When Mendell Grinter moved to Memphis two and a half years ago one of his first visits was to the National Civil Rights Museum. As an advocate for education, specifically for students and families of color, he was inspired by Dr. Martin Luther King Jr.’s legacy.
The Kentucky native now serves as the founder and executive director of a local education advocacy organization that is set to release a book based on Dr. King’s role in the fight for education equality.
“One of the core elements of Dr. King was education and how it could be a powerful tool for the fight for equality and civil rights,” Grinter said. “Dr. King knew that having a group of leaders who were educated and understood the policies that entrenched us could move us beyond getting the civil rights that we desperately needed.”
“An Education Dream,” was released on the civil rights icon’s birthday, January 15. The non-profit organization Grinter heads, Campaign for School Equity, is publishing the book in partnership with the National Civil Rights Museum’s yearlong MLK50 commemoration.
“Dr. King believed that education was not only the simple pursuit of knowledge, but an essential requirement for the development of moral character and human empathy,” Terri Freeman, President of the National Civil Rights Museum said. “It is our pleasure to support this project that will shed new light on a social platform that Dr. King was passionate about.”
The book features a collection of interviews, speeches, and never-before-seen photos that will not only chronicle Dr. King’s place at the forefront of the civil rights movement, but also trace education reform since his untimely death.
“As we interviewed a number of folks in the book, the idea was that we haven’t come that far from the educational systems we had when Dr. King was alive,” Grinter said. “We hope this book inspires people, but also sheds light on some of the challenges we still face.”
Grinter has been recognized for his work in education, including a feature in Forbes 30 Under 30. He founded Campaign for School Equity in 2016, after moving from its parent group, Black Alliance for Educational Options. The organization’s mission is to ensure that all children, especially those of color, have access to high quality schooling. Grinter hopes the book will not only help carry out this mission, but give readers a different perspective on education reform.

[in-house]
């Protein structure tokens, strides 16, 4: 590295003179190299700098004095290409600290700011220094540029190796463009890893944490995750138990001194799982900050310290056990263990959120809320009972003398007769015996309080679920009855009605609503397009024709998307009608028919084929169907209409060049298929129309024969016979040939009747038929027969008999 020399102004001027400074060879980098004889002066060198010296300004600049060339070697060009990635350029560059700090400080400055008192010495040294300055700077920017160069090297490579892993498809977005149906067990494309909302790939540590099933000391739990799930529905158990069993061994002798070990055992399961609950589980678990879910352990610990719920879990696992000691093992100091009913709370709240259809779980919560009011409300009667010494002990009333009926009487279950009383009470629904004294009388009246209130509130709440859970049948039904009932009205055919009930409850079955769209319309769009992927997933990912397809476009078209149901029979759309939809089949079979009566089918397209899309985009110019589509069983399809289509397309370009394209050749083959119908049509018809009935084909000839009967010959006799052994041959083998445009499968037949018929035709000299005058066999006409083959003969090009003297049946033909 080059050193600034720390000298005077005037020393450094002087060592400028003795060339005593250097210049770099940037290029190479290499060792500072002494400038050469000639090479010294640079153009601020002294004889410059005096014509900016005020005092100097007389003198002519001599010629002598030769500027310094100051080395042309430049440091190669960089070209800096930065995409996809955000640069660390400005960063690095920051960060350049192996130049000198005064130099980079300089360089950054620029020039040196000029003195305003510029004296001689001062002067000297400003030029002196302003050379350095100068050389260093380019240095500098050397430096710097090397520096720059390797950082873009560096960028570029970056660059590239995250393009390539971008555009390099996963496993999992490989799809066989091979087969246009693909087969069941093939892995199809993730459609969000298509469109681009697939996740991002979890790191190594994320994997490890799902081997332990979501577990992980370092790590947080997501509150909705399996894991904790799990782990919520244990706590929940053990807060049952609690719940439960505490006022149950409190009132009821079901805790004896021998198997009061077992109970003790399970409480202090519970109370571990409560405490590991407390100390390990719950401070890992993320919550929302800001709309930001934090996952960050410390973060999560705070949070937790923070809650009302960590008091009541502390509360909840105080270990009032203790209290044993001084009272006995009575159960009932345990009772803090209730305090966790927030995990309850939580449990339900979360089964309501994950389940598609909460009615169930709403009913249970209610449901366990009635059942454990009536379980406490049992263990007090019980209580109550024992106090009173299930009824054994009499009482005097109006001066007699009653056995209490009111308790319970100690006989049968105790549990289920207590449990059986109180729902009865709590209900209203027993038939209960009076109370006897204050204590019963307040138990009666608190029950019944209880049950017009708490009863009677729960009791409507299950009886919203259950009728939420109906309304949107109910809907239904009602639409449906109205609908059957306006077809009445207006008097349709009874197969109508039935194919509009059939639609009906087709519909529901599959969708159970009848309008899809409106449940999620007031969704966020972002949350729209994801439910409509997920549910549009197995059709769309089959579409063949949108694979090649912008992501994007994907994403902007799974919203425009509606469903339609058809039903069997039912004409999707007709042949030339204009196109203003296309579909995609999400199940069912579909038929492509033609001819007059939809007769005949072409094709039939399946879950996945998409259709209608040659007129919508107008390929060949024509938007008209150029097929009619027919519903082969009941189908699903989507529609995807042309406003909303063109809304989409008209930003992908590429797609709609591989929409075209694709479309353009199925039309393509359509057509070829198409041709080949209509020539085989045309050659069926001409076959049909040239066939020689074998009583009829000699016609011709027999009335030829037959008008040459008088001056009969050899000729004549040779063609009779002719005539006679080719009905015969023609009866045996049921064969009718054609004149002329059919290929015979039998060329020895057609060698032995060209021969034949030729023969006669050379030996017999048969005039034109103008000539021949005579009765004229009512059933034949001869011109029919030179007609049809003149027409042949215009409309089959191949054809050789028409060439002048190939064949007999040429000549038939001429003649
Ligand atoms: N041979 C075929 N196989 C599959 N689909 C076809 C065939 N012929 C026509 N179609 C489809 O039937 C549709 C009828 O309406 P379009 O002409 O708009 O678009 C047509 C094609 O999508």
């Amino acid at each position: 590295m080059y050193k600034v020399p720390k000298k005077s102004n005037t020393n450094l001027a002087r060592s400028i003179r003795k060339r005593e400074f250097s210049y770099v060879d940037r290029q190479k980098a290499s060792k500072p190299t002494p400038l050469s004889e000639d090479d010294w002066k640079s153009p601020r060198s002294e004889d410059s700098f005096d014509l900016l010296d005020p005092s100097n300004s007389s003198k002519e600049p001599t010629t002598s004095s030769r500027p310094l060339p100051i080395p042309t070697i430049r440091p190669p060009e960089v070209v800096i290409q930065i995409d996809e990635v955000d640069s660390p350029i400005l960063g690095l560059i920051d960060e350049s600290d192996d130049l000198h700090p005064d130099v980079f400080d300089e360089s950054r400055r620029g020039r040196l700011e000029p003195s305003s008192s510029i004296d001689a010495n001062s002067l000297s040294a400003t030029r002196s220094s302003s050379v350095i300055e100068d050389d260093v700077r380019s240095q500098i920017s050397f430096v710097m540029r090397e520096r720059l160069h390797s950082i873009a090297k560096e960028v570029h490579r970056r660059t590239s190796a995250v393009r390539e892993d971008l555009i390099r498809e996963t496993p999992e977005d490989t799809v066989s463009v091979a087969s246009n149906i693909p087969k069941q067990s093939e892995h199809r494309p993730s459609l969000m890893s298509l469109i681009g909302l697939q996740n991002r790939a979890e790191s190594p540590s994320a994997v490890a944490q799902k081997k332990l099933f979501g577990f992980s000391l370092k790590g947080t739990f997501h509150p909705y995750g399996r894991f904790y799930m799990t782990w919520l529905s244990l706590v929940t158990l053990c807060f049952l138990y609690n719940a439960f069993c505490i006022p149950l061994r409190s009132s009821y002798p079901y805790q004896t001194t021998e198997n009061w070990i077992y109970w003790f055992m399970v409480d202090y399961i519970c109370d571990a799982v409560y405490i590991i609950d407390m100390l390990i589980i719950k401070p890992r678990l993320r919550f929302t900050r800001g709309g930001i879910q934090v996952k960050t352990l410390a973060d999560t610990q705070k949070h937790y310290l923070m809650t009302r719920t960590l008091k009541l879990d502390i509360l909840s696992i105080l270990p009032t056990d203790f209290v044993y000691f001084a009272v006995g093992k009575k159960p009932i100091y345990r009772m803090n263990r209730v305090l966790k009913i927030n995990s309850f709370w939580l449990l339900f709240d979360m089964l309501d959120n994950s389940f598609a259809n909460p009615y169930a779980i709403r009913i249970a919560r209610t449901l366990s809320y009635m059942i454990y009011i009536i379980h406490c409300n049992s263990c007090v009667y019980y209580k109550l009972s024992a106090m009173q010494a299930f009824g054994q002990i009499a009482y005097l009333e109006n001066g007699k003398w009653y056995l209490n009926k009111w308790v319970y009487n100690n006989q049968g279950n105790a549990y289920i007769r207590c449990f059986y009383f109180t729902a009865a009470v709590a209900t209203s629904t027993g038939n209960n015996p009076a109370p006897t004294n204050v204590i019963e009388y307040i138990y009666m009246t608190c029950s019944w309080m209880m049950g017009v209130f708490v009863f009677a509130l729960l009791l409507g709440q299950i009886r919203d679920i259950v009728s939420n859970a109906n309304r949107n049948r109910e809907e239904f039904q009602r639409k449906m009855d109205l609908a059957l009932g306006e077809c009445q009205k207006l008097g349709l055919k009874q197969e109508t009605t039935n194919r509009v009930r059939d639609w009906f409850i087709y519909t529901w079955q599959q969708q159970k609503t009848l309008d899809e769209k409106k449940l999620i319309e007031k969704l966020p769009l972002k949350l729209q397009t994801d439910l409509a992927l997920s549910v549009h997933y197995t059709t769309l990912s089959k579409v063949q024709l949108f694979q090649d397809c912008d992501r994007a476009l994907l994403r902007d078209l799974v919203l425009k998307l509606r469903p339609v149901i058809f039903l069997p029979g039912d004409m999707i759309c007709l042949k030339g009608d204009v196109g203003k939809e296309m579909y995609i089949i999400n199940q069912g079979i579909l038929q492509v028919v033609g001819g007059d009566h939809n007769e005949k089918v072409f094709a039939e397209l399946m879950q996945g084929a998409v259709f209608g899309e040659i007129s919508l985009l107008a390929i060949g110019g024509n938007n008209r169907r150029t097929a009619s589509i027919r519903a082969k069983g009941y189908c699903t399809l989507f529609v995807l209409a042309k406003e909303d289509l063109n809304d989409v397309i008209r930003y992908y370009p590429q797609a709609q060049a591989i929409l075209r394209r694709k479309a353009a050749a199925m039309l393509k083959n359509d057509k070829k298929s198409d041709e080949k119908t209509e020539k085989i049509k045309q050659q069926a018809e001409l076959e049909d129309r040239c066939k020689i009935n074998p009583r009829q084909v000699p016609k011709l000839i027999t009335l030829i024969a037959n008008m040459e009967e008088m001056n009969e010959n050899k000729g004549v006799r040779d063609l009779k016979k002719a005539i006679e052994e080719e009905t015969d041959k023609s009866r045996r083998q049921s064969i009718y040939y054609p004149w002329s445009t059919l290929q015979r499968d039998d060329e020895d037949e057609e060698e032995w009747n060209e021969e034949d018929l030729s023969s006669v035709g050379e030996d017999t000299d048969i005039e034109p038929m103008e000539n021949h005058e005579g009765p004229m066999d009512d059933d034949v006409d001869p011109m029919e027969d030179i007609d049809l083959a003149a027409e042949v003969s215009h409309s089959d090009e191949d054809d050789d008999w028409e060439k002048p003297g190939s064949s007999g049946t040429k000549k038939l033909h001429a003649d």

“This book is definitely meant to be a conversation starter that will hopefully elicit positive change.”
Consisting of an eclectic mix of local and national educators, community leaders, and advocates, Grinter admitted that he was very intentional in choosing the voices that would be featured in the anthology.
“I believe that you can’t talk about how far you have to go if you don’t know or understand how far you’ve come,” he said, “That’s why it was important for us to tell the stories of the Memphis 13.”
Grinter and his team interviewed members of the group of thirteen first-graders who integrated Memphis City Schools in 1961.
“They had very interesting perspectives in what happened during their times and how the educational system in the city has changed since then,” he said.
While he’s excited about some of the changes in local education reform, like the growing amount of local citizens and organizations dedicated to progress, there is a lot more to be done.
“It’s not enough that we have desegregated schools. It’s more important that these schools provide a good quality education for all students, especially those living in poverty.”
Grinter added that he believes Dr. King would be disappointed in the current state of education.
“I think he would challenge leaders in Memphis to think about what factors race plays in the decision of the municipalities to annex themselves into separate districts. Ultimately when this happens we are pulling resources away from the inner city that are needed to help students living in poverty.”
Grinter said he hopes conversations like this are sparked from the book.
“I hope reading it will force people to have some very meaningful conversations about how far we have come, but more importantly what we need to do to progress.”
“The Education Dream” will be available on Amazon, Barnes & Noble, and the National Civil Rights Museum’s gift shop, January 15.